NOTE: Another thing that you should know about is that the Schengen Area requires passports to be issed within the past 10 years and have at least 3 months of validity remaining beyond the intended date of departure from the Schengen Area.

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WHAT HAPPENS IF YOU OVERSTAY?

As a general rule, anyone who overstays will be fined or deported — worst case scenario is that the offender will be banned from the Schengen Area for a period of time (1 to 3 years) or even indefinitely! So please make sure that you are fully aware of this new rule; share it as well to your friends who are planning on a ‘Eurotrip’ sometime soon.

NOTE: Actually, every country has its own set of rules and policies; some would simply ask that you pay a fine, others would deport you, while the rest would ban you from entering. It is said that since it is a new rule, there are a few countries that are currently strict on checking and calculating your number of days (e.g. Slovenia, Germany, Belgium, and Greece). However, this does not mean that other countries won’t check — they might and they will, and as time passes, they will become stricter too.

DISCLAIMER: I do not guarantee that the information stated here will remain to be true, if let’s say, you are reading this article by the year 2020. This post is definitely based on official articles that I have read as of March 2015, but it is your responsibility to ensure that the facts I have stated here are still up-to-date or true at your current time.

SOURCES:

How about you?

  • What do you think about this new rule/definition by the Schengen Area?
  • Do you have anything to add to this article?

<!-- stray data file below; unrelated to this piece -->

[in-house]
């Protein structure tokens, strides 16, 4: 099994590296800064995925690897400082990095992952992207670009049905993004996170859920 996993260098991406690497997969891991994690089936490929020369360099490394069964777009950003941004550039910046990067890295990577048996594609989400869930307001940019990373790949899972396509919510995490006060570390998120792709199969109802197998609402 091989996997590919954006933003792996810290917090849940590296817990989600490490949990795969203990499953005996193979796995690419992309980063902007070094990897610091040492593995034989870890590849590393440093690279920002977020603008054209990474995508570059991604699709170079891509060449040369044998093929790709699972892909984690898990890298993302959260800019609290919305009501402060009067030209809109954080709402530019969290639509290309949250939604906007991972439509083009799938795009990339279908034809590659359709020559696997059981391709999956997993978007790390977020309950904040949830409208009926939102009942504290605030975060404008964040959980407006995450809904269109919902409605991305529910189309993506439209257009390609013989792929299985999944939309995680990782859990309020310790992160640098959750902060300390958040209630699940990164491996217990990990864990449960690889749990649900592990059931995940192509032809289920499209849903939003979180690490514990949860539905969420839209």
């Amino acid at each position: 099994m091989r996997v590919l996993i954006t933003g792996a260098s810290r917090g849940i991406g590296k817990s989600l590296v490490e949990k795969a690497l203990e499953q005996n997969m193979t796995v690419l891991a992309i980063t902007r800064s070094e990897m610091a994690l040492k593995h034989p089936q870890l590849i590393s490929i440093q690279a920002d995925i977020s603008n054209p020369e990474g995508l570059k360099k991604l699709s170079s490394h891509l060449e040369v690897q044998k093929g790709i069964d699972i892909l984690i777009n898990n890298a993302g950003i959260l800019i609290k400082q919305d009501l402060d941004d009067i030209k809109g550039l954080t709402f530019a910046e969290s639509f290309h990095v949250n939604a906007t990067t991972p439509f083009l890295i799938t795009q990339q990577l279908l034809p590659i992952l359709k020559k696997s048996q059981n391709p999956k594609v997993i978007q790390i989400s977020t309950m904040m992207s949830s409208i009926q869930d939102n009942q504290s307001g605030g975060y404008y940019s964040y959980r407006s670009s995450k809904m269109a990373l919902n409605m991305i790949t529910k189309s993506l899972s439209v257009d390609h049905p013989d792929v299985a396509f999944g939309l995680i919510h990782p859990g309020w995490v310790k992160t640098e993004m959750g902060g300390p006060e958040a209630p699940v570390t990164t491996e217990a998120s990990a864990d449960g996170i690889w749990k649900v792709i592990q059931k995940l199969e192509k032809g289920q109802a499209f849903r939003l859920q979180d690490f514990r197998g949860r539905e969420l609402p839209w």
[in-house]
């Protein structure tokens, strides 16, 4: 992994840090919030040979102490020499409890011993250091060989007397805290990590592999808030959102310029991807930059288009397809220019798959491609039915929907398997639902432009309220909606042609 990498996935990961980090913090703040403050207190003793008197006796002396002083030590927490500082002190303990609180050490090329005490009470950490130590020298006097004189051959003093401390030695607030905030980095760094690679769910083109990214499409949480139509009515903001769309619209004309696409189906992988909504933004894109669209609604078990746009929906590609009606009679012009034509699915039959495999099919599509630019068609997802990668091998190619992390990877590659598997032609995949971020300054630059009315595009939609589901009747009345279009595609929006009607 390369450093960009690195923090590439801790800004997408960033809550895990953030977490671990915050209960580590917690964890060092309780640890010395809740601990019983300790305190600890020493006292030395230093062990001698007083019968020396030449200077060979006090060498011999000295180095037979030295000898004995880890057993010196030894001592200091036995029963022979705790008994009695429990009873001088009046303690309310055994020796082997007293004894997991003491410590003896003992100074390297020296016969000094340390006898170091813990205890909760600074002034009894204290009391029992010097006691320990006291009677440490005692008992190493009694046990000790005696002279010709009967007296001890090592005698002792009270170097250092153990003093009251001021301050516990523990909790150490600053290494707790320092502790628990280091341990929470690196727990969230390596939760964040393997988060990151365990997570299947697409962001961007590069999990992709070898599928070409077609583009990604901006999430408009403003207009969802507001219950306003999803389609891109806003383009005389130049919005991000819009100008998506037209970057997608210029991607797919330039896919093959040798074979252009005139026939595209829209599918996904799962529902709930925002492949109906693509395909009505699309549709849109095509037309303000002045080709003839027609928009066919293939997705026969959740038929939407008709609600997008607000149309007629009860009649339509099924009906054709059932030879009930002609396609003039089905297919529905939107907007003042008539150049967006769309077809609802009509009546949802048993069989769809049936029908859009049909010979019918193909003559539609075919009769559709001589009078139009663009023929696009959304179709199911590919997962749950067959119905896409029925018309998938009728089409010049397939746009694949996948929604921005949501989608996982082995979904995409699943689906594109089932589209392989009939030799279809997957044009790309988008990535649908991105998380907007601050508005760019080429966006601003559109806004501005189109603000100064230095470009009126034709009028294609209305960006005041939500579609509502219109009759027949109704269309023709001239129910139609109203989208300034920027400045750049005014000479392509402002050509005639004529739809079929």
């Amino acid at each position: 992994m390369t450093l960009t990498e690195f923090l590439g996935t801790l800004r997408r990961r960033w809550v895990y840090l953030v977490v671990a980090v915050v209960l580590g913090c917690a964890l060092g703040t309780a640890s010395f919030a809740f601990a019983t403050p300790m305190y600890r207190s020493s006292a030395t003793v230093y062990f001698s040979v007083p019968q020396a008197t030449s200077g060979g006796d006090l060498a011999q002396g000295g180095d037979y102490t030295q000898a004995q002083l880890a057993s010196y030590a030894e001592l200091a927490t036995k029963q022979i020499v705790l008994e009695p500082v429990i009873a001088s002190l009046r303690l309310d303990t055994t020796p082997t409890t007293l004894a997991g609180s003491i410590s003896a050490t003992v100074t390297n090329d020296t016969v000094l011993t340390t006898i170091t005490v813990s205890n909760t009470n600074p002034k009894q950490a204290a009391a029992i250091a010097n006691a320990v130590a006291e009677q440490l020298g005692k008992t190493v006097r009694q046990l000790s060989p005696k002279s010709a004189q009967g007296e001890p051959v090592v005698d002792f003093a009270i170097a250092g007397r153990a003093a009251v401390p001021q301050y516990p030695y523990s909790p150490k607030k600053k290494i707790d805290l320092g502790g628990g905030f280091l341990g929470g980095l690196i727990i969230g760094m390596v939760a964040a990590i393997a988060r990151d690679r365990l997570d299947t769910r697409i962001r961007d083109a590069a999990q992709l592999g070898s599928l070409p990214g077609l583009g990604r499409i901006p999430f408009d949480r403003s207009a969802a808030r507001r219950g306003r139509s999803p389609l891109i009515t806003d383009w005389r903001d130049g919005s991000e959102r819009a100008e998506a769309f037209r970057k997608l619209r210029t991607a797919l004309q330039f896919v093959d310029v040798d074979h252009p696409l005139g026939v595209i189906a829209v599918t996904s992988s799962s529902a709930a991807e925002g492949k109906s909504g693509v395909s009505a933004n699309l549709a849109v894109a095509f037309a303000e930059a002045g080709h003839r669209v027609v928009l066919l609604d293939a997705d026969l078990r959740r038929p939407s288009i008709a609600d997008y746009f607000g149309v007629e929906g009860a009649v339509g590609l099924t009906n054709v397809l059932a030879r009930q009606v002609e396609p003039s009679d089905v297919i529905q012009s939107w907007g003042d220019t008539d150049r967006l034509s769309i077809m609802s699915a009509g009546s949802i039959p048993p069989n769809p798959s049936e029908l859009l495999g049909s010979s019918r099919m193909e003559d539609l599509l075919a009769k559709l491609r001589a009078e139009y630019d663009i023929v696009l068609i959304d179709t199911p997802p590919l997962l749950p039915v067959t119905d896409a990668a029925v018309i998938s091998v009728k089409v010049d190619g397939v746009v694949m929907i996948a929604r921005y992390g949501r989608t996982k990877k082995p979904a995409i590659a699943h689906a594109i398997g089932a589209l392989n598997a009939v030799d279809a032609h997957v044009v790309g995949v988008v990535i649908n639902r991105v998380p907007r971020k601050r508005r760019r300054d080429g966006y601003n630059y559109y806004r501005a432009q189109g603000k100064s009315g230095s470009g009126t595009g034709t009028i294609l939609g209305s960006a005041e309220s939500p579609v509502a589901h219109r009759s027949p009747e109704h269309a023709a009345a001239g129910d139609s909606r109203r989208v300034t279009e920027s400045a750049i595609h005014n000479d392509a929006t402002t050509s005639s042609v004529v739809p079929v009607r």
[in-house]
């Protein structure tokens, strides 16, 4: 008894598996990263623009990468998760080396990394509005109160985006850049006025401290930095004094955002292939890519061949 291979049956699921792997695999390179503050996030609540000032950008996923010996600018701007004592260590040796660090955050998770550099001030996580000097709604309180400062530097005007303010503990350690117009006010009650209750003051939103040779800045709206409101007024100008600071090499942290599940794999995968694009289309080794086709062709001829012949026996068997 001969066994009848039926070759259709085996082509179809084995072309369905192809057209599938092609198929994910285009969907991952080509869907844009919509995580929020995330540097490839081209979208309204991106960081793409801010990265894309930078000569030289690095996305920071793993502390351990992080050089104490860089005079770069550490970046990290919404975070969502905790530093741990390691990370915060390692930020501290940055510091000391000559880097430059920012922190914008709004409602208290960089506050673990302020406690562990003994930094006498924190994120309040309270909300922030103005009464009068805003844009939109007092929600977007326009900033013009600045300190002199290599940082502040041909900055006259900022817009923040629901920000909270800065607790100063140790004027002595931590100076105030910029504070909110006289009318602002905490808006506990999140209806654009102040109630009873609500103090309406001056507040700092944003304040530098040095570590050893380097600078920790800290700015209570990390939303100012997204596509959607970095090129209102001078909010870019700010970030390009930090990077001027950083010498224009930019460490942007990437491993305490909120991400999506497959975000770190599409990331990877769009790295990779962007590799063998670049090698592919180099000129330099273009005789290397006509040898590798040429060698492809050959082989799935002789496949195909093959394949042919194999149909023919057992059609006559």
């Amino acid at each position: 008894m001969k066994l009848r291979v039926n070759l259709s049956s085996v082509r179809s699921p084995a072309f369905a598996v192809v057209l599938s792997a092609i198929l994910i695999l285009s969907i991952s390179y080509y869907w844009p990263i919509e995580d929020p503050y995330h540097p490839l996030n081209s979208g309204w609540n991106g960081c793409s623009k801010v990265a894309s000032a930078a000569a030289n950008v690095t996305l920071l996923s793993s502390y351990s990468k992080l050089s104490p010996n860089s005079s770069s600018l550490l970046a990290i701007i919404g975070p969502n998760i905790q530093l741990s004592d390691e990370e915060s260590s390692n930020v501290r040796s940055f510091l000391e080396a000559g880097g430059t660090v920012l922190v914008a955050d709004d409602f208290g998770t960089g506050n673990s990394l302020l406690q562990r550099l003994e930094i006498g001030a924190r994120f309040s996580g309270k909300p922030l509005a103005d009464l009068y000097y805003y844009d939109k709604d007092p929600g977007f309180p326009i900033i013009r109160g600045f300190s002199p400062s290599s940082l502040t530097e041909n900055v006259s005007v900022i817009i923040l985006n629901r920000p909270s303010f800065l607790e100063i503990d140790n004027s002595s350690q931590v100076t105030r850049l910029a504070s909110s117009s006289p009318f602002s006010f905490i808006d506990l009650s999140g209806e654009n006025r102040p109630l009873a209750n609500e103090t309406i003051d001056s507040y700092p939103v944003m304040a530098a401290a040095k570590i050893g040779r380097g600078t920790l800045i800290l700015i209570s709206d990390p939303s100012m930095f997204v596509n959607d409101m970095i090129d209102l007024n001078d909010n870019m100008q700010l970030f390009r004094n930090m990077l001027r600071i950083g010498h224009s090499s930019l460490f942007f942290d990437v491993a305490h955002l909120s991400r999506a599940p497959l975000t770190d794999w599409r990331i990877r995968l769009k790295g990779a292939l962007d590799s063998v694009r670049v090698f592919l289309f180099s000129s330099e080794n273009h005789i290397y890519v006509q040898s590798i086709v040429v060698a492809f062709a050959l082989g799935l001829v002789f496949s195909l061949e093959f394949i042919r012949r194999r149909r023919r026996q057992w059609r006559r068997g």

• Please feel free to share this to your friends and family so that they are well-informed!

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29 comments

  1. Another great reason why borders should be abolished forever. It can happen sooner than later - just do what the great freedom thinkers throughout history have said to the effect - Be the change you wish to see in the world.

    Reply
  2. A very interesting and relevant article, thanks a lot! As a citizen of the EU I would also like to add that now Europe experiences a major immigrant crisis (as you may very well know), and I would suggest double-checking all the documents if you wish to enter Schengen area, as well as the requirements of entering in general. The reason for that is that in many countries that border non Schengen area countries border security is now much more strict and I think you'll agree that it not very pleasant to be turned away at the border.

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    1. True that, Artwin. It's very important to stay updated with current events too especially when it comes to any sort of entry into a foreign country.

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  3. So glad I've stumbled upon this article, Aileen! I'm still a little confused with the new policy, though.